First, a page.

Lessons from Near and Far - improving links between policy and research around children’s learning outside the classroom in natural environments (LINE).
Despite evidence of benefits of children’s experience in natural environments, access to them remains restricted especially for those from areas of high deprivation. Research in the field of outdoor learning has often been fragmented and relatively small scale, leading to significant challenges for both strategic research and policy development in relation to supporting development through outdoor learning of foundational dispositions that are associated with attainment, health and wellbeing. However several recent larger scale initiatives both here and abroad offer the opportunity to learn from national and international evidence of effective research practice informing policy and policy informing research practice.
The conference brings together key players from the research and policy communities:
- to provide a forum for learning from international research and policy
- to identify, align with and inform policy directions to capitalise on this powerful resource for children’s resilience in their health, wellbeing and learning, in particular establishing LINE’s potential to develop malleable character traits that are precursors to attainment and enhanced employability.
- to identify and build a shared research agenda that will tackle the key challenges for policy development both nationally and internationally.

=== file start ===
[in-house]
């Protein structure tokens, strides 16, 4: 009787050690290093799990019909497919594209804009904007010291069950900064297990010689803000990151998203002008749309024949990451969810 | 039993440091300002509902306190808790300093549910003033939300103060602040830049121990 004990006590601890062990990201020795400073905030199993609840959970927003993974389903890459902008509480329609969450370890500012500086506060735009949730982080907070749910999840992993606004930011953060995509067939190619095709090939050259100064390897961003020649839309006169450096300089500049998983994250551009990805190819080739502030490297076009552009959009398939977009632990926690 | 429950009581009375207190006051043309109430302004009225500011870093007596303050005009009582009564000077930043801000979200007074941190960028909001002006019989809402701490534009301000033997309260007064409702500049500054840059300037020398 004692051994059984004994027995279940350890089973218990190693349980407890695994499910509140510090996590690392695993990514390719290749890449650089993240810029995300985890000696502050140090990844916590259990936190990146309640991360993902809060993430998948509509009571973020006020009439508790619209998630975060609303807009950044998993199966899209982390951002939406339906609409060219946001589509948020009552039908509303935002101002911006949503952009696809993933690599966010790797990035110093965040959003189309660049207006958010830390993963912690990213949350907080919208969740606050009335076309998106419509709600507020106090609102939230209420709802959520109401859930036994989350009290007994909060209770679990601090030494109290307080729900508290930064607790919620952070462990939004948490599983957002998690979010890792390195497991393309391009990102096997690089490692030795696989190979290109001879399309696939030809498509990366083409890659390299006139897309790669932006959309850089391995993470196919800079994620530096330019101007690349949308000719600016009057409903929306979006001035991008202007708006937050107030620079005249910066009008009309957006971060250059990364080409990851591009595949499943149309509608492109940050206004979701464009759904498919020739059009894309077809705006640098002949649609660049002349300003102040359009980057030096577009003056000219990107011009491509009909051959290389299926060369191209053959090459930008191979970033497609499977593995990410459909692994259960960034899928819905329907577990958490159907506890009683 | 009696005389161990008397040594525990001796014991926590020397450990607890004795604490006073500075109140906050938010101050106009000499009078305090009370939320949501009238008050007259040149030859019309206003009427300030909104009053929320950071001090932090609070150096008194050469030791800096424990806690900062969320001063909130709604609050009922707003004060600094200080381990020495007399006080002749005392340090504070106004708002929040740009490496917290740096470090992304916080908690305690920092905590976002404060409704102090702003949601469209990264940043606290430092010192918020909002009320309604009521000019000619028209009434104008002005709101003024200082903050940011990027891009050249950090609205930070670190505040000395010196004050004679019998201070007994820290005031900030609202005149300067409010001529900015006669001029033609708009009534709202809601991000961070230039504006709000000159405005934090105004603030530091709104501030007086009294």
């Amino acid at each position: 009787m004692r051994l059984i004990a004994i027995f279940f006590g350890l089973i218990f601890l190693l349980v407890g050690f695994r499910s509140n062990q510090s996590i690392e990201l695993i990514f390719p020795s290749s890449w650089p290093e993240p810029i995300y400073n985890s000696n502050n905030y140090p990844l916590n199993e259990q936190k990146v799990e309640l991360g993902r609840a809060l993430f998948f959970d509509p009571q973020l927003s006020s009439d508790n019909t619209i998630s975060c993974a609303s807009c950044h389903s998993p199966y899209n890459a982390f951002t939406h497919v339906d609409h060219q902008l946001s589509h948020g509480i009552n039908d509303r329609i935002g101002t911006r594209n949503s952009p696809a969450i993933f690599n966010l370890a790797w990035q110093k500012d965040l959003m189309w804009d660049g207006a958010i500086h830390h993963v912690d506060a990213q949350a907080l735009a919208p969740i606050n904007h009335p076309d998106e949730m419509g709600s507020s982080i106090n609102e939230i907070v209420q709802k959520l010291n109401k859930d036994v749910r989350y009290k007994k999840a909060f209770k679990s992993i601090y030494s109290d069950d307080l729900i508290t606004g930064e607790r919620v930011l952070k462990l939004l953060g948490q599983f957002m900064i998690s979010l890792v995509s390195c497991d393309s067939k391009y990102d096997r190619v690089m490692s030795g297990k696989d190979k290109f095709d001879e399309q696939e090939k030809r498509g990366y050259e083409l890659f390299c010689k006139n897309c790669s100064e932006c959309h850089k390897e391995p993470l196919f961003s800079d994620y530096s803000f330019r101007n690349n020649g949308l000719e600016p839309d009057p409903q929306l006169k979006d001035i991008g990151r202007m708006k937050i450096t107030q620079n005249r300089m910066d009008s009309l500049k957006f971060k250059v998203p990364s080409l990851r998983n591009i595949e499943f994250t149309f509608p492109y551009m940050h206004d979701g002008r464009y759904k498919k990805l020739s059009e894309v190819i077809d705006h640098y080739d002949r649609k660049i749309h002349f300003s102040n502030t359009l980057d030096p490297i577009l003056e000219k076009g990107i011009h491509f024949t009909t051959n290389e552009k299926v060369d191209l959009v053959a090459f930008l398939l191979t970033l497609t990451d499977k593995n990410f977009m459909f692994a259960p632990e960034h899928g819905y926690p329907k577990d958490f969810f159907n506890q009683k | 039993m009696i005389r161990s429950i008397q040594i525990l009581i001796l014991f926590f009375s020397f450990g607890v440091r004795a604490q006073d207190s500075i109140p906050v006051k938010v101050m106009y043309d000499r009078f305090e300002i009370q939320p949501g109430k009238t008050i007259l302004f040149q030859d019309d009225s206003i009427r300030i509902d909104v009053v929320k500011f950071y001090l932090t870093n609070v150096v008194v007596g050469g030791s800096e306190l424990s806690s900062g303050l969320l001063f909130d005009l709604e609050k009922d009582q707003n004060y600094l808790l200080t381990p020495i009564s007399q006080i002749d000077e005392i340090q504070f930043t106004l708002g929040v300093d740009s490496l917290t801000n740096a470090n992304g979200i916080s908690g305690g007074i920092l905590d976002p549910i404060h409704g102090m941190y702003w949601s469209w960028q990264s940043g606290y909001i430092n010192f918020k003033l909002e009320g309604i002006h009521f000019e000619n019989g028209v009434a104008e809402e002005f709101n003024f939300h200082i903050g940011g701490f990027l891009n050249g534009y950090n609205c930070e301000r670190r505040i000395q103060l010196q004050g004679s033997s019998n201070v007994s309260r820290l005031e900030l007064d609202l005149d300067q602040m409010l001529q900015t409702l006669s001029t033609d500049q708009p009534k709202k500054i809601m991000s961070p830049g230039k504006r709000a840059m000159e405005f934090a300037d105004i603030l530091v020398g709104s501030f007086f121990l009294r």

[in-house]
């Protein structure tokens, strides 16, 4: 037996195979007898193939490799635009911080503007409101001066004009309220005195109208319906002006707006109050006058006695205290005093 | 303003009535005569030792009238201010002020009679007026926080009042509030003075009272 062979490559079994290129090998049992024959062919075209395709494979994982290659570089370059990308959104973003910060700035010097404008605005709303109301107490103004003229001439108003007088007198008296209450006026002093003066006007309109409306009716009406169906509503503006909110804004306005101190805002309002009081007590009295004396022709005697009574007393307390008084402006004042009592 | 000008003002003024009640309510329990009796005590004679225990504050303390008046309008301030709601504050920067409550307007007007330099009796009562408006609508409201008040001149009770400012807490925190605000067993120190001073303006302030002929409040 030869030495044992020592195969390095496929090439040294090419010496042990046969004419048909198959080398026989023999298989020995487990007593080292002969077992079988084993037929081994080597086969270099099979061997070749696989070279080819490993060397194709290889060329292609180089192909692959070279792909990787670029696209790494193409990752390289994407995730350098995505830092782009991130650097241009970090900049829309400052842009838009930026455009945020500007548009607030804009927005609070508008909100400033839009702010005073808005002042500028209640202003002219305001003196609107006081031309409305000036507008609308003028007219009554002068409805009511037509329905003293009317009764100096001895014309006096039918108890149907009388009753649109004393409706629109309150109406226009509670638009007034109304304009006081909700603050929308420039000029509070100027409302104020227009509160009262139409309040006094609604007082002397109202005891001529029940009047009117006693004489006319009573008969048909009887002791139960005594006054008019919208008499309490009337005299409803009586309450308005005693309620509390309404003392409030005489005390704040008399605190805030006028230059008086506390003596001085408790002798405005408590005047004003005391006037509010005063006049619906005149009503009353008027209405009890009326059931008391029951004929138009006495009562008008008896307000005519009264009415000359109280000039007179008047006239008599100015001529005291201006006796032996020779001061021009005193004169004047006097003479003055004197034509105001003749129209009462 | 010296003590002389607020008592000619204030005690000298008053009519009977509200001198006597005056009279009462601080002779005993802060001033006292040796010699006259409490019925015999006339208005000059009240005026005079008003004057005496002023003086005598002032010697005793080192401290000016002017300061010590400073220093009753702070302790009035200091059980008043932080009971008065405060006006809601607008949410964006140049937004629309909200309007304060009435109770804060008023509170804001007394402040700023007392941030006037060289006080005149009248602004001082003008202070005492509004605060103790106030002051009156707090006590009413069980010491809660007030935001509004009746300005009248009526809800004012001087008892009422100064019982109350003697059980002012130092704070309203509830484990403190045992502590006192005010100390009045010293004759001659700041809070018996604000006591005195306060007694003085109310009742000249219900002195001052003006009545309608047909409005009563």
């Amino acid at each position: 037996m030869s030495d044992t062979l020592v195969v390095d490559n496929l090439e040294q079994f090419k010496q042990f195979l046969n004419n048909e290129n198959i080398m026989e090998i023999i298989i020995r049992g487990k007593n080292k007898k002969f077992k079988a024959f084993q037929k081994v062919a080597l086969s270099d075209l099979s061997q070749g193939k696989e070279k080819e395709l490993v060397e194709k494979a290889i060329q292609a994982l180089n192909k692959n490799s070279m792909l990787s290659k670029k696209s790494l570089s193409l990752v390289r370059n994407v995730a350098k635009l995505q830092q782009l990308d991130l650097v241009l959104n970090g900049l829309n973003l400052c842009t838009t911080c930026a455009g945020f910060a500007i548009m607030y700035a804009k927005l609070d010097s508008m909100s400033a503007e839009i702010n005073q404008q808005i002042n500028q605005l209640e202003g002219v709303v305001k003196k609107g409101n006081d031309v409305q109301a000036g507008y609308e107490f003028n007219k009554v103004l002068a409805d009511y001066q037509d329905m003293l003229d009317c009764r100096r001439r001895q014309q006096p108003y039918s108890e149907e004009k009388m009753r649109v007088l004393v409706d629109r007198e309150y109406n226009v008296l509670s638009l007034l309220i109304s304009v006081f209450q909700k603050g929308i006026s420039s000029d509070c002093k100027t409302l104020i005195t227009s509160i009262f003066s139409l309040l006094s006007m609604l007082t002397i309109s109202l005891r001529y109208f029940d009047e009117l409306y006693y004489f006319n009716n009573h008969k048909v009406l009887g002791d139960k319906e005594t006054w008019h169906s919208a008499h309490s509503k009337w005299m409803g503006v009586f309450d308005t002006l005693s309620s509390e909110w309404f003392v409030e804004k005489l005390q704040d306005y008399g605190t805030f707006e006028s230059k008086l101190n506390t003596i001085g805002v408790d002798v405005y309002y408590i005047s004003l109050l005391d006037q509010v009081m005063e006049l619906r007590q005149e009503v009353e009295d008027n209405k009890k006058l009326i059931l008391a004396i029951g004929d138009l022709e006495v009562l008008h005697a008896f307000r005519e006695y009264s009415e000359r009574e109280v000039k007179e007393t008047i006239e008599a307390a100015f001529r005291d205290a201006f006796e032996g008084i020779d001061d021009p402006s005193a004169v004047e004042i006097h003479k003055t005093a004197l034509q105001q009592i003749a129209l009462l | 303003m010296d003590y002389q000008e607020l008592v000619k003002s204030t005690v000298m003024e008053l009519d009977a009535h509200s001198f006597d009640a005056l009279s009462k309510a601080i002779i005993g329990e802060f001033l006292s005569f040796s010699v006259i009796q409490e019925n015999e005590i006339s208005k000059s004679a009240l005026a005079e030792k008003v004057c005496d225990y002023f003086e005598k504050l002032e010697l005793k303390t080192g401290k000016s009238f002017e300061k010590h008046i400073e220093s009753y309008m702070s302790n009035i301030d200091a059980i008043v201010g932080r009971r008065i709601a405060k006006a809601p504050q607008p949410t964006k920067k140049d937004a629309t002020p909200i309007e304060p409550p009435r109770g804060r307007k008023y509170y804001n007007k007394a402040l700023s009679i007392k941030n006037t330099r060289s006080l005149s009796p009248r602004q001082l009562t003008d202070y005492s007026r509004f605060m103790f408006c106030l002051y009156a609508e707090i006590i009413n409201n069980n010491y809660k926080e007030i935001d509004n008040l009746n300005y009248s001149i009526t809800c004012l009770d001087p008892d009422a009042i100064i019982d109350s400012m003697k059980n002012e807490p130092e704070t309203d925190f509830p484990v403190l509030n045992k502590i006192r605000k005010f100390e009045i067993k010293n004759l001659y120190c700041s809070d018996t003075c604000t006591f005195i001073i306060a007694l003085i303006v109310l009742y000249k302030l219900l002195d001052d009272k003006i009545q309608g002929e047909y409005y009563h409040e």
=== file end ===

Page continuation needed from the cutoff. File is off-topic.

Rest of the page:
This will be achieved by:
- considering recent evidence of change in the scale and nature of children’s use of and access to the natural environment in relation to key social and economic factors and the challenges that presents.
- reviewing international recent outdoor learning initiatives with schools and their communities and their impacts in order to shape how delivery and evaluation of programmes might be developed at both policy and practice levels
- bringing together research and policy communities to: a) identify and discuss lessons from the current evidence-based knowledge in supporting a productive exchange between policy and research in outdoor learning; b) highlight gaps in our understanding or evidence base, and c) develop pathways to impact from the current state of play.
The conference will result in a pathway to impact report by the conference facilitator, Professor Karen Malone, University of Western Sydney. This will reflect the literature, capture examples of best practice and provide recommendations for improving children’s resilience in health, wellbeing and learning through school-based learning in natural environments.
In her capacity as convenor of the outdoor and experiential learning research network (www.oelres.net) at Plymouth University and as part of her current ESRC International Partnership Network award, Sue Waite from the University's Plymouth Institute of Education is leading the organisation of the conference with partners, Natural England, the University of East London (UEL) and the Council for Learning Outside the Classroom.